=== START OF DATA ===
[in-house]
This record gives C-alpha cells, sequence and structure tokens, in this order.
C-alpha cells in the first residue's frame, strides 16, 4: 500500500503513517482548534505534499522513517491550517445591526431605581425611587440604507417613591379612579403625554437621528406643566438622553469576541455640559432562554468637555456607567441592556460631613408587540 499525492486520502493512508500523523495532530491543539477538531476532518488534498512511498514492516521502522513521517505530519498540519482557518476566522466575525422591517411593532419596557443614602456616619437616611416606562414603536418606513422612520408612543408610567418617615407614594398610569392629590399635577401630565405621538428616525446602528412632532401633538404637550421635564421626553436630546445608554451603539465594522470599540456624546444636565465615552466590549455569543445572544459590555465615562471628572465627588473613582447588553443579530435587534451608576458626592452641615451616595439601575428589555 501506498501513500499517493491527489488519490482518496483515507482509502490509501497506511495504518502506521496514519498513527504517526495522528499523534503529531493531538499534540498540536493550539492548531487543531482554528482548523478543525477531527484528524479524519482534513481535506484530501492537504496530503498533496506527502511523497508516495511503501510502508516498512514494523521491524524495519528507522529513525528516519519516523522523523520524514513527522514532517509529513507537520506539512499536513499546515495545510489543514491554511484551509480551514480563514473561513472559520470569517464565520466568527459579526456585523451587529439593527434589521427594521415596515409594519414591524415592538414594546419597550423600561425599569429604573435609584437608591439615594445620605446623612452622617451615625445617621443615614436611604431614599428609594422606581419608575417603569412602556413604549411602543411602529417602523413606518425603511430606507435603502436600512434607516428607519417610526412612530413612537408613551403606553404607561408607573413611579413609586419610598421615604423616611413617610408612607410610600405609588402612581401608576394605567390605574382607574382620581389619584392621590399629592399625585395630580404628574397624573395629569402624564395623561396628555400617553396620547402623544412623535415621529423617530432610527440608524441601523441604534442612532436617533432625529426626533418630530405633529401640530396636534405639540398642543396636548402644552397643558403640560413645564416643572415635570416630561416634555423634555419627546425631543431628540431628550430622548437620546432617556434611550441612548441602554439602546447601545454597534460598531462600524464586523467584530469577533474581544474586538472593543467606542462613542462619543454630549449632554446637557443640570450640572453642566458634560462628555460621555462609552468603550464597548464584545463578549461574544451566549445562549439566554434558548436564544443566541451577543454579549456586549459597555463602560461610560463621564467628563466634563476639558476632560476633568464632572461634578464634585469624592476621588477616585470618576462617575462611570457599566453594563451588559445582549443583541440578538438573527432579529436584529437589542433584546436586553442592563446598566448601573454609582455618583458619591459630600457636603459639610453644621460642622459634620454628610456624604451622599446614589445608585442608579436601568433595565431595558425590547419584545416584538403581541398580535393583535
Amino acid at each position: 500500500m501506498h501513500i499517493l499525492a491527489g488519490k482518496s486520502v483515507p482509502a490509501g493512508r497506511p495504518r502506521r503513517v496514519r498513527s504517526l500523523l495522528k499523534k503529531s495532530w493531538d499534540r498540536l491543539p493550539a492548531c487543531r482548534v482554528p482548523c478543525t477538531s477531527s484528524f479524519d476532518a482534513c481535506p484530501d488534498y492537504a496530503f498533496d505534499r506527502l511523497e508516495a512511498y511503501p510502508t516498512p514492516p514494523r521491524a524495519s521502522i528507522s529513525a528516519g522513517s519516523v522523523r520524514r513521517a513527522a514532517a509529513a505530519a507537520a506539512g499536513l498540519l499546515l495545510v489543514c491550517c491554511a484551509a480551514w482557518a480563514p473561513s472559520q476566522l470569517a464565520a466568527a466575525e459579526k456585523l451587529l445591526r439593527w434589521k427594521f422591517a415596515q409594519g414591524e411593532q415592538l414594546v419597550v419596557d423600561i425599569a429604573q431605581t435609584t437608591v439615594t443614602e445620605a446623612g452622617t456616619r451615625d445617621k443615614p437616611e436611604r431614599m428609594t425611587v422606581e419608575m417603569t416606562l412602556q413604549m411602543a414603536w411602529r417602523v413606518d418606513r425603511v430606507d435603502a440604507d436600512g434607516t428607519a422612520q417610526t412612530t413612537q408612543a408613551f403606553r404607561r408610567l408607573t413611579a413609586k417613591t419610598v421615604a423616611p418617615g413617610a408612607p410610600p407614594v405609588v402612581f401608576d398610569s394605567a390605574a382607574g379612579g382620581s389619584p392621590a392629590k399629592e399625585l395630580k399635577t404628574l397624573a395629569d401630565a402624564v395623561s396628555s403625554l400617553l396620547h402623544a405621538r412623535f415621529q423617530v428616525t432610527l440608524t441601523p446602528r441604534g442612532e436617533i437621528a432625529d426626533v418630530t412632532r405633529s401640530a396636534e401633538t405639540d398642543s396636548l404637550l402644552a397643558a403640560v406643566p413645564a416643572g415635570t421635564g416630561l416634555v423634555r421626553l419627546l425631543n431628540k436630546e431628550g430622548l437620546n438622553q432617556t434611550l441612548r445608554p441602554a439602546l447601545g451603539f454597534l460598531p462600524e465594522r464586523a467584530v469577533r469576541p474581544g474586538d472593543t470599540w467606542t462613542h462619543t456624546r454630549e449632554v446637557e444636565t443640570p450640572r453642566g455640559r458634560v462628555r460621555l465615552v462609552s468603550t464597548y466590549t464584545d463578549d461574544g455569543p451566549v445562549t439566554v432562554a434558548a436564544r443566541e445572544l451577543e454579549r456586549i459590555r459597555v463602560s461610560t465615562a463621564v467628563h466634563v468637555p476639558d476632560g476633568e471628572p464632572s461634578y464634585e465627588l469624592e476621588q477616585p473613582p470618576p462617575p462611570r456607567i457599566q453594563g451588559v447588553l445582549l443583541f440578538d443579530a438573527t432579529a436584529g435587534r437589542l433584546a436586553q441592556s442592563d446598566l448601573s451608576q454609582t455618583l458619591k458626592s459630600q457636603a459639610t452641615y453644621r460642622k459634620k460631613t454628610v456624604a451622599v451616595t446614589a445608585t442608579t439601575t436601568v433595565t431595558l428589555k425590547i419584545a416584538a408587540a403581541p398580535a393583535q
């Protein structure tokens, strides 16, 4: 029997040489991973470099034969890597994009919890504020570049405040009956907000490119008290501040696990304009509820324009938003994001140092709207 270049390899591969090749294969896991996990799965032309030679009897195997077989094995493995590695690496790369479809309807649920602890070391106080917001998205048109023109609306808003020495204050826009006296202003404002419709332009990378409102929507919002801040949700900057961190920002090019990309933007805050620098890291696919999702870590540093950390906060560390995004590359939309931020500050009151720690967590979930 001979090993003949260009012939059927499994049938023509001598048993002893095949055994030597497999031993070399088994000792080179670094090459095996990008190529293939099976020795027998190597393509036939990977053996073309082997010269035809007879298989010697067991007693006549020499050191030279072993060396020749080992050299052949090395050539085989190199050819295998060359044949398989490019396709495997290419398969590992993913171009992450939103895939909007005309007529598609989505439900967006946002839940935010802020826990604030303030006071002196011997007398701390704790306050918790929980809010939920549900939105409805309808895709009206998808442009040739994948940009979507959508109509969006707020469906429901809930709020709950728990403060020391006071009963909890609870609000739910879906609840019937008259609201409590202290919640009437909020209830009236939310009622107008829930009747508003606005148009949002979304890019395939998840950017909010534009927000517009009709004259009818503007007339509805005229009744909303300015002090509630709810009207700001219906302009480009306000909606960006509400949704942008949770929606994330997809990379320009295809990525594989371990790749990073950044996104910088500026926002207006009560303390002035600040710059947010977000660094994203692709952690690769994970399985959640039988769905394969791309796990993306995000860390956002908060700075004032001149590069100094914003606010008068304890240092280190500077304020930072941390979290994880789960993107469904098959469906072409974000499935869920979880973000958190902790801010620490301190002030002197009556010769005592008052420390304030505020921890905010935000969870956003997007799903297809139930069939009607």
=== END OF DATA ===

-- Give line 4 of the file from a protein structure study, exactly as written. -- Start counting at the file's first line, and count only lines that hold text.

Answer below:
Amino acid at each position: 500500500m501506498h501513500i499517493l499525492a491527489g488519490k482518496s486520502v483515507p482509502a490509501g493512508r497506511p495504518r502506521r503513517v496514519r498513527s504517526l500523523l495522528k499523534k503529531s495532530w493531538d499534540r498540536l491543539p493550539a492548531c487543531r482548534v482554528p482548523c478543525t477538531s477531527s484528524f479524519d476532518a482534513c481535506p484530501d488534498y492537504a496530503f498533496d505534499r506527502l511523497e508516495a512511498y511503501p510502508t516498512p514492516p514494523r521491524a524495519s521502522i528507522s529513525a528516519g522513517s519516523v522523523r520524514r513521517a513527522a514532517a509529513a505530519a507537520a506539512g499536513l498540519l499546515l495545510v489543514c491550517c491554511a484551509a480551514w482557518a480563514p473561513s472559520q476566522l470569517a464565520a466568527a466575525e459579526k456585523l451587529l445591526r439593527w434589521k427594521f422591517a415596515q409594519g414591524e411593532q415592538l414594546v419597550v419596557d423600561i425599569a429604573q431605581t435609584t437608591v439615594t443614602e445620605a446623612g452622617t456616619r451615625d445617621k443615614p437616611e436611604r431614599m428609594t425611587v422606581e419608575m417603569t416606562l412602556q413604549m411602543a414603536w411602529r417602523v413606518d418606513r425603511v430606507d435603502a440604507d436600512g434607516t428607519a422612520q417610526t412612530t413612537q408612543a408613551f403606553r404607561r408610567l408607573t413611579a413609586k417613591t419610598v421615604a423616611p418617615g413617610a408612607p410610600p407614594v405609588v402612581f401608576d398610569s394605567a390605574a382607574g379612579g382620581s389619584p392621590a392629590k399629592e399625585l395630580k399635577t404628574l397624573a395629569d401630565a402624564v395623561s396628555s403625554l400617553l396620547h402623544a405621538r412623535f415621529q423617530v428616525t432610527l440608524t441601523p446602528r441604534g442612532e436617533i437621528a432625529d426626533v418630530t412632532r405633529s401640530a396636534e401633538t405639540d398642543s396636548l404637550l402644552a397643558a403640560v406643566p413645564a416643572g415635570t421635564g416630561l416634555v423634555r421626553l419627546l425631543n431628540k436630546e431628550g430622548l437620546n438622553q432617556t434611550l441612548r445608554p441602554a439602546l447601545g451603539f454597534l460598531p462600524e465594522r464586523a467584530v469577533r469576541p474581544g474586538d472593543t470599540w467606542t462613542h462619543t456624546r454630549e449632554v446637557e444636565t443640570p450640572r453642566g455640559r458634560v462628555r460621555l465615552v462609552s468603550t464597548y466590549t464584545d463578549d461574544g455569543p451566549v445562549t439566554v432562554a434558548a436564544r443566541e445572544l451577543e454579549r456586549i459590555r459597555v463602560s461610560t465615562a463621564v467628563h466634563v468637555p476639558d476632560g476633568e471628572p464632572s461634578y464634585e465627588l469624592e476621588q477616585p473613582p470618576p462617575p462611570r456607567i457599566q453594563g451588559v447588553l445582549l443583541f440578538d443579530a438573527t432579529a436584529g435587534r437589542l433584546a436586553q441592556s442592563d446598566l448601573s451608576q454609582t455618583l458619591k458626592s459630600q457636603a459639610t452641615y453644621r460642622k459634620k460631613t454628610v456624604a451622599v451616595t446614589a445608585t442608579t439601575t436601568v433595565t431595558l428589555k425590547i419584545a416584538a408587540a403581541p398580535a393583535q